Earlier this week I gave a talk at the New York Society Library on publishing. It was aimed primarily at writers of long form fiction and nonfiction. I had a great time giving it, and those in attendance seemed to enjoy it as well which was very gratifying. As an editor I see aspiring authors make fatal mistakes everyday so I thought I’d share what I’ve pieced together here with fellow writers. Keep in mind this is truly a basic overview. If you have suggestions/additions or outright disagreements with any of the points please share.
Caveat 1 – Everything you’ll read here is my opinion. There are no absolutes in publishing. Anything truly is possible, but the reality is 99.9% of the time things happen in a fairly predictable way. By understanding the basics you’ll improve your odds of getting published.
Caveat 2 – My background is in trade or commercial publishing. That means getting paid to write. And that means understanding and accepting that writing is also a business, and if you’re going to succeed you need to be both author and business person.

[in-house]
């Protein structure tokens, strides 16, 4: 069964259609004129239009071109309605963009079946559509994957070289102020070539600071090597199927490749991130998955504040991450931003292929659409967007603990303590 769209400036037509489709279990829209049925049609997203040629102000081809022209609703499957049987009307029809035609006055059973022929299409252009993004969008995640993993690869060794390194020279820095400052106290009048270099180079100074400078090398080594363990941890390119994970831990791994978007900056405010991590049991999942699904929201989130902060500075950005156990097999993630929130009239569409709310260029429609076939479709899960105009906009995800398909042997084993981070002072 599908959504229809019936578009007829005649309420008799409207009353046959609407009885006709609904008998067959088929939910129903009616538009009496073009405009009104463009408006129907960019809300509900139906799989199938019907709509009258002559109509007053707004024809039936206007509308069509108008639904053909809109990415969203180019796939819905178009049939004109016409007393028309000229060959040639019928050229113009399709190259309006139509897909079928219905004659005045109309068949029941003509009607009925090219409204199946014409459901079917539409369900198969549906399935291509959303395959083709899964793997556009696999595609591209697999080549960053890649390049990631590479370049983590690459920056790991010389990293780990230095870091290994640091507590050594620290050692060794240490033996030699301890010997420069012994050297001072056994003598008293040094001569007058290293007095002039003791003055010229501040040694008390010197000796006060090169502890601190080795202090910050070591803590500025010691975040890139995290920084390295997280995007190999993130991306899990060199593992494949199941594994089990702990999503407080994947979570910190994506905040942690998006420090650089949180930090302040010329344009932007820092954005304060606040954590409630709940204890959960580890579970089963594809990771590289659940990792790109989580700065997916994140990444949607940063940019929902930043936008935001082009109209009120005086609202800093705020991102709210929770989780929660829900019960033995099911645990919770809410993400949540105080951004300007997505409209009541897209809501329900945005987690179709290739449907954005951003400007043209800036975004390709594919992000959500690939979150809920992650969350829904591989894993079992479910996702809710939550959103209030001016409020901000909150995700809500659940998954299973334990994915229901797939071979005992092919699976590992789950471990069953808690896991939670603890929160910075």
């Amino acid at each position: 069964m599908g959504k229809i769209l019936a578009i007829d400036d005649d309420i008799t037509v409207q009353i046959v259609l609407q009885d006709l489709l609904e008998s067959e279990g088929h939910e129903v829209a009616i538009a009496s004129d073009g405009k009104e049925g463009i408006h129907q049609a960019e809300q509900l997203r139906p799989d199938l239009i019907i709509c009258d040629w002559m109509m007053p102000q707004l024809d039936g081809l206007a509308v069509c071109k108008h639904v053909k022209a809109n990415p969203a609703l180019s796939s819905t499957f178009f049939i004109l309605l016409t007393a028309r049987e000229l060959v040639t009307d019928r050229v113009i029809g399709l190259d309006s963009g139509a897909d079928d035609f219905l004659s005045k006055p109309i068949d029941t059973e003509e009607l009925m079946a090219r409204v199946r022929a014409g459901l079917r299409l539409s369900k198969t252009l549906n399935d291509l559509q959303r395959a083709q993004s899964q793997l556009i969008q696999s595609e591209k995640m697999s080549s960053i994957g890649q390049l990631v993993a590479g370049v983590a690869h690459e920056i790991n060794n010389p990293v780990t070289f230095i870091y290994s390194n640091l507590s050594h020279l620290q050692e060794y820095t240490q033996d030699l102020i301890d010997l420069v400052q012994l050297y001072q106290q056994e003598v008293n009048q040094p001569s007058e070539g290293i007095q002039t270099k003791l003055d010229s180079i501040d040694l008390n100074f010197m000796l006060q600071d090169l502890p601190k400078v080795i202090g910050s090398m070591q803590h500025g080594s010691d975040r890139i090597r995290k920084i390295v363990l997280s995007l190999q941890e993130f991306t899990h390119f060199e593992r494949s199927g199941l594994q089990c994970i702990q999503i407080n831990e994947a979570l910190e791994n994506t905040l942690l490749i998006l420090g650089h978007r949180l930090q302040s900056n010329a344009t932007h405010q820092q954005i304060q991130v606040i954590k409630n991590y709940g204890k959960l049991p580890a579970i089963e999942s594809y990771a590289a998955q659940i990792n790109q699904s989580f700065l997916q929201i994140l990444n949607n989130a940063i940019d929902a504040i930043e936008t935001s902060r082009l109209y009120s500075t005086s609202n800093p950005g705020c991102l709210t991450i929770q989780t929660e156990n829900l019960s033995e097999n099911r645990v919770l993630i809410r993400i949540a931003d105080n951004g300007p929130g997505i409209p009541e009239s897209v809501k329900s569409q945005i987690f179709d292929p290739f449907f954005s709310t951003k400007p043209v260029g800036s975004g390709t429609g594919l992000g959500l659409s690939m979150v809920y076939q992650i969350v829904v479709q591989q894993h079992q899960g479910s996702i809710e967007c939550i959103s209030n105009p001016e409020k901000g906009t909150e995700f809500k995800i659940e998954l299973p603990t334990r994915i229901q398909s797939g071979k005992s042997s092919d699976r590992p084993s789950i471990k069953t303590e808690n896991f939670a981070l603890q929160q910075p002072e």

1. Finish Your Book. Very few books are sold based on an outline, especially novels.
2. Start The Next Book. As soon as you’ve finished your first book, celebrate by starting the next one.
3. Entertainment. Keep in mind that unless you’re writing tax code, and perhaps even if you are, your book should entertain. No matter if it’s fiction or nonfiction, you only succeed if you interest readers, and that means engaging them with your prose.
4. Communication. Your goal is to tell a story so that people understand it. Incomprehensible genius will lose to something relatable and readable every time.
5. Synopsis – Prepare a two sentence synopsis of your book along with a page outline. In essence, be prepared to provide a little, or a lot, of information. Practice describing your book in short, declarative sentences. Pretend you’re writing a 30 second commercial.
6. Query Letter. Short and sweet is always best.
7. Follow Directions. Whether you are contacting an agent of an editor, one who excepts slush, follow directions. If someone says email me an outline and one chapter, don’t send them the entire ms.
8. Grammar. If you do correspond by email please use proper grammar.
9. Backup. If you send anything by regular mail, always keep a backup copy at home. And always use white paper and black ink. Double-space any manuscript pages. Use a standard font and size such as Courier or Times New Roman in 12pt.